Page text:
What are Restrictive and Non-Restrictive Clauses?

A clause is a group of words that usually contain a verb and other components. Clauses can form sentences on their own or with other clauses in a compound sentence.

What's a Restrictive Clause?

A restrictive clause provides essential information about a preceding noun within its sentence structure. Without the presence of the restrictive or defining relative clause.

A restrictive clause is usually connect to the other clause/s by the following conjunctions: that, which, whose, who and whom. A comma should not be used in front of a restrictive clause.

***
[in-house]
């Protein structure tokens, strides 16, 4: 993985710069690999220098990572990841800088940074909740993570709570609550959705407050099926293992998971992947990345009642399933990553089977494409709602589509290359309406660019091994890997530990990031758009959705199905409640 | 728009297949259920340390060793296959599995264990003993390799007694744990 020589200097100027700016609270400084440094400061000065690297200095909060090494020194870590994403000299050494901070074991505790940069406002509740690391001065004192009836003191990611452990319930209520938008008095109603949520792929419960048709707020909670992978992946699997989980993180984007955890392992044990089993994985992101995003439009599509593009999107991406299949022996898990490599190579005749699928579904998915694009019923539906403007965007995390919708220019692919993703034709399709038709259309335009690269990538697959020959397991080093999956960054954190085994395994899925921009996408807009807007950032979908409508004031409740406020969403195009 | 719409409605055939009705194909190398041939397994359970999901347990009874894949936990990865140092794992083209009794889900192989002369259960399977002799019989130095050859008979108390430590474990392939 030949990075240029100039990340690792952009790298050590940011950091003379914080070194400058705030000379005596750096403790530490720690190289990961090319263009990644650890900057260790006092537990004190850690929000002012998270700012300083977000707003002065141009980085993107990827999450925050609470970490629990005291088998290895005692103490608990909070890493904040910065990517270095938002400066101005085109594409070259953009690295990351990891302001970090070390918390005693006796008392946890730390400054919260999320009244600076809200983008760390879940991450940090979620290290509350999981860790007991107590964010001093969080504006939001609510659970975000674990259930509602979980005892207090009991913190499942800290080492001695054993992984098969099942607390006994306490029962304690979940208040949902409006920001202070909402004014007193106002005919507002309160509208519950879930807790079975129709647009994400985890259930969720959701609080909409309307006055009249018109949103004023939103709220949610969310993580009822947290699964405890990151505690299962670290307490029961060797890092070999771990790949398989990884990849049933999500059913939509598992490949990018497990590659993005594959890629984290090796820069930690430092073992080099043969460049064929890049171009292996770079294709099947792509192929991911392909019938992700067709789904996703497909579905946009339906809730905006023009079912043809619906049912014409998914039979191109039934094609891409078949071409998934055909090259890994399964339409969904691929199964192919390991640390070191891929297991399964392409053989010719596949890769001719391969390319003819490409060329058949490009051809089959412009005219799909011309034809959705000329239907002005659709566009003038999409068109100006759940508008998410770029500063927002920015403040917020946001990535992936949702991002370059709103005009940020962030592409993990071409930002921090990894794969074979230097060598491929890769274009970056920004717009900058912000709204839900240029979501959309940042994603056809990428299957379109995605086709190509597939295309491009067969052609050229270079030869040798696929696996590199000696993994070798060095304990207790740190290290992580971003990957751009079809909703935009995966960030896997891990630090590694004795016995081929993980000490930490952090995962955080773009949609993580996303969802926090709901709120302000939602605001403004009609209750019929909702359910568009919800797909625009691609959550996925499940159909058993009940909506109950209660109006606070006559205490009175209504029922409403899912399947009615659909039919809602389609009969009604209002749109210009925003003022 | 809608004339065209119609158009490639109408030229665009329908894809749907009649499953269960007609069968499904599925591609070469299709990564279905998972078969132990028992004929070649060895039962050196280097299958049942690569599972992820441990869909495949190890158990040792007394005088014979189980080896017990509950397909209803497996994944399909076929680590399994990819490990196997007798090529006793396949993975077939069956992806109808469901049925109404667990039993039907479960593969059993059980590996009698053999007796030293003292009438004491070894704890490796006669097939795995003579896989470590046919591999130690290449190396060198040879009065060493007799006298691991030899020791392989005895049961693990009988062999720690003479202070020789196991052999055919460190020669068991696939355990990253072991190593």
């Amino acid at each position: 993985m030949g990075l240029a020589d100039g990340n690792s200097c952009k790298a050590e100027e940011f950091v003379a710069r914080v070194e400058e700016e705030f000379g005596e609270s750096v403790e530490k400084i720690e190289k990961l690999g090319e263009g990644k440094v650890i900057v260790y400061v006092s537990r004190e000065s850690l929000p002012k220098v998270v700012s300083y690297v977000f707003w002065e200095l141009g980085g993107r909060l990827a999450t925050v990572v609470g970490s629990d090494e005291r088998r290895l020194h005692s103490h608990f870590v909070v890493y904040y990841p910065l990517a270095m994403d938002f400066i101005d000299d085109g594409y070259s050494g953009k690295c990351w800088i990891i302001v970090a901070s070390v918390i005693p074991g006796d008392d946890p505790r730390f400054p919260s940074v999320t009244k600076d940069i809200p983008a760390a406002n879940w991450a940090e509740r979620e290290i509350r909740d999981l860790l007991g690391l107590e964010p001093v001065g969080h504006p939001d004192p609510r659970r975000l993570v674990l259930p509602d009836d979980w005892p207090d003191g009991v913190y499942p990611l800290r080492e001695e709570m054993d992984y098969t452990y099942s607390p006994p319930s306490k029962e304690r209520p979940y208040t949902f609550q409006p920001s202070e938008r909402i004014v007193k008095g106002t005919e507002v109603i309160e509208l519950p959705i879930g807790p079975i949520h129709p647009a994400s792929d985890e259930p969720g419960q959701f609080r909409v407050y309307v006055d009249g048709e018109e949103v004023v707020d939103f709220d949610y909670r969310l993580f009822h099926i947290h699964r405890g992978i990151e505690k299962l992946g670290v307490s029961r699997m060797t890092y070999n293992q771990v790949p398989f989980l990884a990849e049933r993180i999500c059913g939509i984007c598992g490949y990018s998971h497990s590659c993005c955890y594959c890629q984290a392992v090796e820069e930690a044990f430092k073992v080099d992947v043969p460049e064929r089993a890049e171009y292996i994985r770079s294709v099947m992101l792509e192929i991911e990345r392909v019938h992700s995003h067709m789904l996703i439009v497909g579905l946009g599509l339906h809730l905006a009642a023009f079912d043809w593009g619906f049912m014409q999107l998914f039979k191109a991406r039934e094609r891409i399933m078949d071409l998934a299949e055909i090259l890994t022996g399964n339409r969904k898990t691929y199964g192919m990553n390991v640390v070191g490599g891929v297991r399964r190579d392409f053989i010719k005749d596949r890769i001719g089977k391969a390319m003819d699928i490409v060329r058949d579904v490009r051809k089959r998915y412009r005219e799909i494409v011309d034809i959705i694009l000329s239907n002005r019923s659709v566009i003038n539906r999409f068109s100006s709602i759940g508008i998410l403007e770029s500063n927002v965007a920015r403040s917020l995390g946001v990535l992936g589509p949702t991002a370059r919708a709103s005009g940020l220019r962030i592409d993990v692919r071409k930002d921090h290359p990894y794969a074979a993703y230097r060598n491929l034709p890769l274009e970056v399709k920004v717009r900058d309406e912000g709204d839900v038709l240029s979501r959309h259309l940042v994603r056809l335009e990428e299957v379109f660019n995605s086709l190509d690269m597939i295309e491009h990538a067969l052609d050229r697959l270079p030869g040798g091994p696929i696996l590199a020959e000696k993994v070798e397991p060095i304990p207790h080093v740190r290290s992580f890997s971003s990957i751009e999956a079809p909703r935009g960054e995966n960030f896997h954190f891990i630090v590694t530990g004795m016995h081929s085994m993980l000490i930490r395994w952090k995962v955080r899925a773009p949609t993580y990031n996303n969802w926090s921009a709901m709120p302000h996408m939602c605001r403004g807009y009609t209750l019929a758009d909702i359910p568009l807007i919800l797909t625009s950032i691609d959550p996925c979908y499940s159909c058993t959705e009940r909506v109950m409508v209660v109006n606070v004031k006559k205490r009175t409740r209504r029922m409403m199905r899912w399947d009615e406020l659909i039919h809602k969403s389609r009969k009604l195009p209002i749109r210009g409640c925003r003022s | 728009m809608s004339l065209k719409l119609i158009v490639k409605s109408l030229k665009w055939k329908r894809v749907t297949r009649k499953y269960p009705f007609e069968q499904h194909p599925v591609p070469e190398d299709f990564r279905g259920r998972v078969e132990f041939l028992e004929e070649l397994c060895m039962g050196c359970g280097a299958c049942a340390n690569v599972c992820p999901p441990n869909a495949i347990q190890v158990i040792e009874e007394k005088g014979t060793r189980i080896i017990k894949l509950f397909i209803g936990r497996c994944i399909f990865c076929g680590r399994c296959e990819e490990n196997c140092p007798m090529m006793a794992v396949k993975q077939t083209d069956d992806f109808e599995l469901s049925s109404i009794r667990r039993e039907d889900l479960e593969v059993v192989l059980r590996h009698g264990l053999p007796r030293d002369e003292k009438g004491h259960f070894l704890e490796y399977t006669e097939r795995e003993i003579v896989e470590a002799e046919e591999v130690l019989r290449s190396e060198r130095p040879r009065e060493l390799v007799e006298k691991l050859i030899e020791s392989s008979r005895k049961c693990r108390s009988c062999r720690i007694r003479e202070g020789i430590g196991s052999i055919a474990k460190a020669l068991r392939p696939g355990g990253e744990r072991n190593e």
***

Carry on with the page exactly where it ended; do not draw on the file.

The mermaid who accidentally gave pirates the wrong directions, felt silly.

In the above sentence, the mermaid is the restrictive clause.

What's a Non-Restrictive Clause?

A non-restrictive clause  is a clause that provides extra information which is not crucial to the sentence. Again with restrictive clauses, a non-restrictive clause is connected to the other clause/s with the following conjunctions: that, which, whose, who and whom. Again you should not place a comma in front of them.

The mermaid whose hair was always wet, gave the pirates incorrect directions to Atlantis.

In this sentence the non-restrictive clause was - whose hair was always wet . It is simply additional information that is not crucial to the meaning of the sentence.


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